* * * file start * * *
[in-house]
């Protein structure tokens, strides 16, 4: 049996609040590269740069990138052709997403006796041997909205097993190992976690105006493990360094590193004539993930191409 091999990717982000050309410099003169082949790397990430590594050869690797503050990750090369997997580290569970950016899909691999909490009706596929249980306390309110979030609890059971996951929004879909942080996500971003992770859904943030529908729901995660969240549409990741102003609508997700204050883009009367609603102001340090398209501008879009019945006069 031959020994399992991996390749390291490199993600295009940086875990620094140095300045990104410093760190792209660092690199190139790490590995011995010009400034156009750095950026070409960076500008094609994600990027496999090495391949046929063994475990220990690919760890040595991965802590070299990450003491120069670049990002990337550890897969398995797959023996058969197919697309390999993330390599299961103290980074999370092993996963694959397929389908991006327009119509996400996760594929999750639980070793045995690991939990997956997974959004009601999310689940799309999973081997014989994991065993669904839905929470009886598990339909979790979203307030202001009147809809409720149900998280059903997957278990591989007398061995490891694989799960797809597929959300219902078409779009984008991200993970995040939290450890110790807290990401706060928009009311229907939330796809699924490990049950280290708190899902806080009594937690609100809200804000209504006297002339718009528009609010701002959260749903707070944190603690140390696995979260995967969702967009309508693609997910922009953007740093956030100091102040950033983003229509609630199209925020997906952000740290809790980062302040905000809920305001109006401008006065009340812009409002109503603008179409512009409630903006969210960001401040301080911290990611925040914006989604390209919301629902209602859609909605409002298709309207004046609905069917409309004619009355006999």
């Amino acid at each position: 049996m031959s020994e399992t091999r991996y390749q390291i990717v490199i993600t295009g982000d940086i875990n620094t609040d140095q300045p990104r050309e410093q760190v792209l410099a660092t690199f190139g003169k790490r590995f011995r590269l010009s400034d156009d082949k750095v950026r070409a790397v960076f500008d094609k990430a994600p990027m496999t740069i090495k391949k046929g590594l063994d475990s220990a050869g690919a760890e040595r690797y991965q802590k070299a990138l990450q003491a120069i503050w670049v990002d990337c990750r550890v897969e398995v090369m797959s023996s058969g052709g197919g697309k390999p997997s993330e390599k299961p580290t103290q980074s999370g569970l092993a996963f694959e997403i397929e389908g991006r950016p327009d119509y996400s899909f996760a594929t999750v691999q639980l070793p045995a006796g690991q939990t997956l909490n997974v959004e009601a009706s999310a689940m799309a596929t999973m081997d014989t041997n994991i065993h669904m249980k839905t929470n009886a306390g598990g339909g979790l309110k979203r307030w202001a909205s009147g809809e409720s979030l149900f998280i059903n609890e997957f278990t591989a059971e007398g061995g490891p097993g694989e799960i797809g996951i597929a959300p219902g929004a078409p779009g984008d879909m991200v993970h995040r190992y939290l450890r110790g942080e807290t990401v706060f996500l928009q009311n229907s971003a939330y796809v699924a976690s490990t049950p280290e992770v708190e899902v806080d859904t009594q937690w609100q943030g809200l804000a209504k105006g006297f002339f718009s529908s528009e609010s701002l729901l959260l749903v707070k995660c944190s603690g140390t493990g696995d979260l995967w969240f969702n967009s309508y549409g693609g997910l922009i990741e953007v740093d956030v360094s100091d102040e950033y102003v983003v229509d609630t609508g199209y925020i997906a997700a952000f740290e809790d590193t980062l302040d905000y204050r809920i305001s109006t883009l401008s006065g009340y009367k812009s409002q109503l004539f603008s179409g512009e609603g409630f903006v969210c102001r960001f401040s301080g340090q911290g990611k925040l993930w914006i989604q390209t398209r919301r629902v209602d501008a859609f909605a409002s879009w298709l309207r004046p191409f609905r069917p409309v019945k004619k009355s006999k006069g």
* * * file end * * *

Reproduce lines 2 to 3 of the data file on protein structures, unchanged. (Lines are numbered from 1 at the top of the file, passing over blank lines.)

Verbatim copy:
């Protein structure tokens, strides 16, 4: 049996609040590269740069990138052709997403006796041997909205097993190992976690105006493990360094590193004539993930191409 091999990717982000050309410099003169082949790397990430590594050869690797503050990750090369997997580290569970950016899909691999909490009706596929249980306390309110979030609890059971996951929004879909942080996500971003992770859904943030529908729901995660969240549409990741102003609508997700204050883009009367609603102001340090398209501008879009019945006069 031959020994399992991996390749390291490199993600295009940086875990620094140095300045990104410093760190792209660092690199190139790490590995011995010009400034156009750095950026070409960076500008094609994600990027496999090495391949046929063994475990220990690919760890040595991965802590070299990450003491120069670049990002990337550890897969398995797959023996058969197919697309390999993330390599299961103290980074999370092993996963694959397929389908991006327009119509996400996760594929999750639980070793045995690991939990997956997974959004009601999310689940799309999973081997014989994991065993669904839905929470009886598990339909979790979203307030202001009147809809409720149900998280059903997957278990591989007398061995490891694989799960797809597929959300219902078409779009984008991200993970995040939290450890110790807290990401706060928009009311229907939330796809699924490990049950280290708190899902806080009594937690609100809200804000209504006297002339718009528009609010701002959260749903707070944190603690140390696995979260995967969702967009309508693609997910922009953007740093956030100091102040950033983003229509609630199209925020997906952000740290809790980062302040905000809920305001109006401008006065009340812009409002109503603008179409512009409630903006969210960001401040301080911290990611925040914006989604390209919301629902209602859609909605409002298709309207004046609905069917409309004619009355006999």
């Amino acid at each position: 049996m031959s020994e399992t091999r991996y390749q390291i990717v490199i993600t295009g982000d940086i875990n620094t609040d140095q300045p990104r050309e410093q760190v792209l410099a660092t690199f190139g003169k790490r590995f011995r590269l010009s400034d156009d082949k750095v950026r070409a790397v960076f500008d094609k990430a994600p990027m496999t740069i090495k391949k046929g590594l063994d475990s220990a050869g690919a760890e040595r690797y991965q802590k070299a990138l990450q003491a120069i503050w670049v990002d990337c990750r550890v897969e398995v090369m797959s023996s058969g052709g197919g697309k390999p997997s993330e390599k299961p580290t103290q980074s999370g569970l092993a996963f694959e997403i397929e389908g991006r950016p327009d119509y996400s899909f996760a594929t999750v691999q639980l070793p045995a006796g690991q939990t997956l909490n997974v959004e009601a009706s999310a689940m799309a596929t999973m081997d014989t041997n994991i065993h669904m249980k839905t929470n009886a306390g598990g339909g979790l309110k979203r307030w202001a909205s009147g809809e409720s979030l149900f998280i059903n609890e997957f278990t591989a059971e007398g061995g490891p097993g694989e799960i797809g996951i597929a959300p219902g929004a078409p779009g984008d879909m991200v993970h995040r190992y939290l450890r110790g942080e807290t990401v706060f996500l928009q009311n229907s971003a939330y796809v699924a976690s490990t049950p280290e992770v708190e899902v806080d859904t009594q937690w609100q943030g809200l804000a209504k105006g006297f002339f718009s529908s528009e609010s701002l729901l959260l749903v707070k995660c944190s603690g140390t493990g696995d979260l995967w969240f969702n967009s309508y549409g693609g997910l922009i990741e953007v740093d956030v360094s100091d102040e950033y102003v983003v229509d609630t609508g199209y925020i997906a997700a952000f740290e809790d590193t980062l302040d905000y204050r809920i305001s109006t883009l401008s006065g009340y009367k812009s409002q109503l004539f603008s179409g512009e609603g409630f903006v969210c102001r960001f401040s301080g340090q911290g990611k925040l993930w914006i989604q390209t398209r919301r629902v209602d501008a859609f909605a409002s879009w298709l309207r004046p191409f609905r069917p409309v019945k004619k009355s006999k006069g």